BEST IELTS Academic Reading Test 449

BEST IELTS Academic Reading Test 449

IELTS Academic Reading Test
BEST IELTS Academic Reading Test 449

Hello 3D printing, goodbye China

A. A spectre is haunting the great container ship ports of China, with their highways jammed by lorries and the vast factory estates stretching from the coast of the South China Sea to the mountainous inland provinces. It is the spectre of a revolution led by a quiet, software-driven 3D printer, a machine that can laser up layers of liquid or granular resin or even cell tissue into a finished product.

Some 3D printers are huge devices that make complete components such as aircraft parts. Others are small units that could stand next to a desk and create a small plastic prototype. Maplin, the British electronics retailer, said last week it would start selling one for just £700. The Velleman K8200 will allow those who are so inclined to make simple objects – mobile phone covers, perhaps, or toys. ‘The only restriction is your imagination. You can make whatever you want,’ said Pieter Nartus, export manager at Velleman.

IELTS Academic Reading Test

B. To visionaries in the West, the digital 3D printer promises to disrupt conventional manufacturing and supply chains so radically that advocates compare its impact to the advent of the production line or the internet. In China, whose big factories are thinking of using giant 3D printers for manufacturing, the technology does not seem to pose an immediate threat. ‘It is on their horizon but it is not a factor right now,’ says a British buying agent who sources plastics in China. However, as Chinese leaders ought to know from their compulsory classes in Karl Marx, control of the means of production is everything. And if 3D printing takes off, production will come back to a place near you.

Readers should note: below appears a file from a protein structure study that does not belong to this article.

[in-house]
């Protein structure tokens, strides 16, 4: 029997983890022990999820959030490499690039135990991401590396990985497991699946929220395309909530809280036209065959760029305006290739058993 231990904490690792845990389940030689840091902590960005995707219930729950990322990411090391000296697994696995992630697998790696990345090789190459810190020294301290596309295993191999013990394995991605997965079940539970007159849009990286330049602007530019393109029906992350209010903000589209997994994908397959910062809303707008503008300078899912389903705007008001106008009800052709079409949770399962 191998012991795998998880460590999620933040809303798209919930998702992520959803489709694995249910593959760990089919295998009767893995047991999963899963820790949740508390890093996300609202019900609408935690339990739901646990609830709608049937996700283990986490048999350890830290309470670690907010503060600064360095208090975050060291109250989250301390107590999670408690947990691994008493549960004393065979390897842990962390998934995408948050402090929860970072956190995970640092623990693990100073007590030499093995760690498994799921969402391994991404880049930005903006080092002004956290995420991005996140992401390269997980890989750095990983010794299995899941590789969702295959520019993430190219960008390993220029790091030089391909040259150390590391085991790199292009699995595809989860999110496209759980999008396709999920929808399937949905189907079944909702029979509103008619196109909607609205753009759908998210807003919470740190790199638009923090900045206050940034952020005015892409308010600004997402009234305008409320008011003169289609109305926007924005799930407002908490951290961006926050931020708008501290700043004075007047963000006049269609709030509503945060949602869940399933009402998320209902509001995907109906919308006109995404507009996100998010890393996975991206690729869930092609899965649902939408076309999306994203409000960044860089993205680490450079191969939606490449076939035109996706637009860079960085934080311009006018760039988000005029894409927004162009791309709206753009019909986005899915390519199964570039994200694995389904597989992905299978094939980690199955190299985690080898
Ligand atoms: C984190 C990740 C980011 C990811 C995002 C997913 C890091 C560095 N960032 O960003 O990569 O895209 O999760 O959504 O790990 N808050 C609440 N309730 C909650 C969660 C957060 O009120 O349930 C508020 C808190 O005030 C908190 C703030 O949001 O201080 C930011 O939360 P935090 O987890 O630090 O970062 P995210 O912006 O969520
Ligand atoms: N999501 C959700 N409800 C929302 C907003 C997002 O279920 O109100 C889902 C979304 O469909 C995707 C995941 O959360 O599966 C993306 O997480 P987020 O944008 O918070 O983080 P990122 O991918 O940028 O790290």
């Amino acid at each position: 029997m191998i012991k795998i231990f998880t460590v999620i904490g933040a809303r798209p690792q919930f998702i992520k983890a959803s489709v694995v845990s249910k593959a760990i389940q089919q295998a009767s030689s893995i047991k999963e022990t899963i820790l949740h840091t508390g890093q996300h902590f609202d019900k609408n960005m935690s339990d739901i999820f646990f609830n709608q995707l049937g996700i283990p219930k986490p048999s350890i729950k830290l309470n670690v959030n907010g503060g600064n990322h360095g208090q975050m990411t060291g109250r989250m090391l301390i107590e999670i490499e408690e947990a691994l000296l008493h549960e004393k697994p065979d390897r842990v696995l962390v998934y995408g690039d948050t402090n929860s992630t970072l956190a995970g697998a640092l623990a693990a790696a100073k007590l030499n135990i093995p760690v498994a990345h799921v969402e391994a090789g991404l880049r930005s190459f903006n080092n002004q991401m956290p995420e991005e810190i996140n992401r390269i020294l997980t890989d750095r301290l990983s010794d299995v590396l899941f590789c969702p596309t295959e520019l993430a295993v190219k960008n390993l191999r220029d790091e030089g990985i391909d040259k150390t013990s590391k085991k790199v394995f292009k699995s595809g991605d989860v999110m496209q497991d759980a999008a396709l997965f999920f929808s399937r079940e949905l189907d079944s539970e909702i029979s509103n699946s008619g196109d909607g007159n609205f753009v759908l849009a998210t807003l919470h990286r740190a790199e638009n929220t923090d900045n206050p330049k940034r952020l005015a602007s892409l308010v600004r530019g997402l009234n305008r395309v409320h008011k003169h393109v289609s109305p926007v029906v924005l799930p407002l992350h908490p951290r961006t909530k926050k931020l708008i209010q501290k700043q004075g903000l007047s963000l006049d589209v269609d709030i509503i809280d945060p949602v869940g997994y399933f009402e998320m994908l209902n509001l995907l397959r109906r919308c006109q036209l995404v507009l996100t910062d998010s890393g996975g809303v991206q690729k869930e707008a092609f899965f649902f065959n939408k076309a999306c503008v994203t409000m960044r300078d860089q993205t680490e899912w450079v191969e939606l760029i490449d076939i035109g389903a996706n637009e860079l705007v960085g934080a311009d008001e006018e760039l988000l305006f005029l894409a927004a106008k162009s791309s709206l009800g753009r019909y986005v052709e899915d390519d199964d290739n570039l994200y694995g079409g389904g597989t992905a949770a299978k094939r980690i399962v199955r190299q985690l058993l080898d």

C. The implications, economists say, are limitless. No huge factories. No fleets of trucks. No ships. No supply chain. No tariffs. Few middlemen. Orders tailored exactly to demand, so no need for stock and warehouses. Just a printer, raw materials, software and a design. The advantages do not end there. Because the item is ‘sintered’ – created from a powdered material – to precise settings using a laser, there is no waste such as metal shavings. To customise a product, the user simply changes the software. An operator presses a button and the printer spits out the item.

IELTS Academic Reading Test

D. ‘The first implication is that more goods will be manufactured at or closer to their point of purchase or consumption,’ said Richard O’Aveni, a professor at Dartmouth College in the USA. Writing in the Harvard Business Review, D’Aveni predicted the elimination of the long supply chain linked to a huge factory staffed by cheap workers and sited on the other side of the world. It may be the most significant, if underplayed, article in that distinguished publication in decades.

‘China has grabbed outsourced manufacturing contracts from every mature economy by pushing the mass-manufacturing model to its limit,’ he wrote. ‘It not only aggregates enough demand to create unprecedented efficiencies of scale but also minimises a key cost: labour …. Under a model of widely distributed, highly flexible small-scale manufacturing, these daunting advantages become liabilities. No workforce can be paid little enough to make up for the costs of shipping across oceans.’